Central banks can be big movers in currency fluctuations and exchange rates. The Australian dollar has plummeted overnight, falling about 1.5% as a result of its central bank’s surprising decision to cut the benchmark interest rate to a record low. Reserve Bank of Australia Governor Glenn Stevens expects the cuts to kickstart an industry revival.

The US dollar has reached its lowest level in almost a year, and analysts are now predicting the chance of a June rate hike by the Federal Reserve to be at a mere 12%, compared to 21% on April 27. However, if today’s auto sales data recovers from last month’s slump, there is reason to think that things are well with the American consumer.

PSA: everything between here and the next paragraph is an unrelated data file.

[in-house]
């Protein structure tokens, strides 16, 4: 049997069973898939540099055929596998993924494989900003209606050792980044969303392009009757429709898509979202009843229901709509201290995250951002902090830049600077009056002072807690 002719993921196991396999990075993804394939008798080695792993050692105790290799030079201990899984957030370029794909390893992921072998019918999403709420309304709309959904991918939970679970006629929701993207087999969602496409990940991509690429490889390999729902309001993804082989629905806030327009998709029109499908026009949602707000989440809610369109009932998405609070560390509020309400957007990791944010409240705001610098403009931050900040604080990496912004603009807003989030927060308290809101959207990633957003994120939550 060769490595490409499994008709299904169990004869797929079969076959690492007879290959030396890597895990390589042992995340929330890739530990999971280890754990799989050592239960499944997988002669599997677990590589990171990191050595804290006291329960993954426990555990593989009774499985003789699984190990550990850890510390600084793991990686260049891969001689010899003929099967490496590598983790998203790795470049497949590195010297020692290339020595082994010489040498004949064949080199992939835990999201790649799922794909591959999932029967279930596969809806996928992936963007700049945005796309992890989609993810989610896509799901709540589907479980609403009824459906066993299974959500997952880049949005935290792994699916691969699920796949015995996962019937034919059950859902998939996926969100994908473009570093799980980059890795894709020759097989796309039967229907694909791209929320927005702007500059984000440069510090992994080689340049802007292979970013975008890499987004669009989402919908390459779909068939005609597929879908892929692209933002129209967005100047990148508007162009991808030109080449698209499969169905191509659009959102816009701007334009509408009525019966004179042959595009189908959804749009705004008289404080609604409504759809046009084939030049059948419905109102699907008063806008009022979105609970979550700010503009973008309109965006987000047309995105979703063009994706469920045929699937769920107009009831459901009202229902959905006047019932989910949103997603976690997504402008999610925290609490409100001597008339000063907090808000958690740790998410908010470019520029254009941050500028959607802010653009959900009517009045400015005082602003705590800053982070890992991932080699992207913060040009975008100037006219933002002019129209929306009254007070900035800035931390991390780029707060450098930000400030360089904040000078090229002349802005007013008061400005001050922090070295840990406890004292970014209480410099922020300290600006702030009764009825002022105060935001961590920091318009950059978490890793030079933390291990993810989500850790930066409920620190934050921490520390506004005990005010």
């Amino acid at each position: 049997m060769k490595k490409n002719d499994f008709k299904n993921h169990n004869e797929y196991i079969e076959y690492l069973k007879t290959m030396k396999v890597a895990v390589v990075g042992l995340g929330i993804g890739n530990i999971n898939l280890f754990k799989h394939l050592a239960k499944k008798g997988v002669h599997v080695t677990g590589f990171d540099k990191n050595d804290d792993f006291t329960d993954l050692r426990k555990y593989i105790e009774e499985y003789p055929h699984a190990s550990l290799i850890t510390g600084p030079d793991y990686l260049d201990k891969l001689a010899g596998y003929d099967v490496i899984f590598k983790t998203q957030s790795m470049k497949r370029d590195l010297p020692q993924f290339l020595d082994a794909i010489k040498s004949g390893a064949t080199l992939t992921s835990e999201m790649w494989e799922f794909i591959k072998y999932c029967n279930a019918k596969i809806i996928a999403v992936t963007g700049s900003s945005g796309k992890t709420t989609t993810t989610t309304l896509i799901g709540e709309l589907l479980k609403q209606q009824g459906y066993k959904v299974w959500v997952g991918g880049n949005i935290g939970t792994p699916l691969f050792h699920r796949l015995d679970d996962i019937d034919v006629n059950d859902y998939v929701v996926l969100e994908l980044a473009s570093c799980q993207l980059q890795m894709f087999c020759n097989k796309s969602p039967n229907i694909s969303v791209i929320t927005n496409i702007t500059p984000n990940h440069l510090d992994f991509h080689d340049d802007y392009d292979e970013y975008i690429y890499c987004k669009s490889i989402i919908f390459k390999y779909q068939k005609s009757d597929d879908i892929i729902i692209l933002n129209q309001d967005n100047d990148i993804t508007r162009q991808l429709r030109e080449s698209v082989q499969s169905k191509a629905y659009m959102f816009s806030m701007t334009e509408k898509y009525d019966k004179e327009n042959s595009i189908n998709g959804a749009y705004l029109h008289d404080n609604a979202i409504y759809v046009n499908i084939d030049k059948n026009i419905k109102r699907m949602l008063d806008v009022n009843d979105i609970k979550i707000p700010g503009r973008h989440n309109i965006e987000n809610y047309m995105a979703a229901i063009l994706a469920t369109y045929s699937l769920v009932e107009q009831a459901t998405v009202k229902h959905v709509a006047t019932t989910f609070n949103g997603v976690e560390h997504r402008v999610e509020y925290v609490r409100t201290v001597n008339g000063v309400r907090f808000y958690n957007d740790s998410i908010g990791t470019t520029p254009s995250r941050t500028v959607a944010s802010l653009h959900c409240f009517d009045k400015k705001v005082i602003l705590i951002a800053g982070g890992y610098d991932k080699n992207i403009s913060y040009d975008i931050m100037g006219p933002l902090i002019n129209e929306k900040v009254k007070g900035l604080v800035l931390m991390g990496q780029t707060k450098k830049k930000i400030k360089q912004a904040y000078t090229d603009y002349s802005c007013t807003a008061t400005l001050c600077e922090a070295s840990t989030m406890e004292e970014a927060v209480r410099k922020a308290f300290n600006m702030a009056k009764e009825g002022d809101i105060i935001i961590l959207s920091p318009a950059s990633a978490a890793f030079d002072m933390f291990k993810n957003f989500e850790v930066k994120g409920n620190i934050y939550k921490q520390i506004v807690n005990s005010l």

One currency’s decline is another’s boon: the euro is benefiting from dollar weakness and has advanced almost 7% this year against the USD, enjoying its longest run of gains since 2013. Could this mean the Eurozone economy is improving? Yesterday’s report that European manufacturing is expanding at a faster clip than thought previously is raising hopes. In contrast, the British pound traded lower against other major currencies this morning after today’s Markit Manufacturing PMI data showed that manufacturing has fallen below expectations.

EURUSD: Euro is up on subdued expectations for a Fed rate hike and disappointing US data.

GBPUSD: The pound is down on lower than expected manufacturing data.

AUDUSD: Aussie dollar plummets on the heels of central bank decision.

USDCAD: Canadian dollar maintains its stride on soft US data.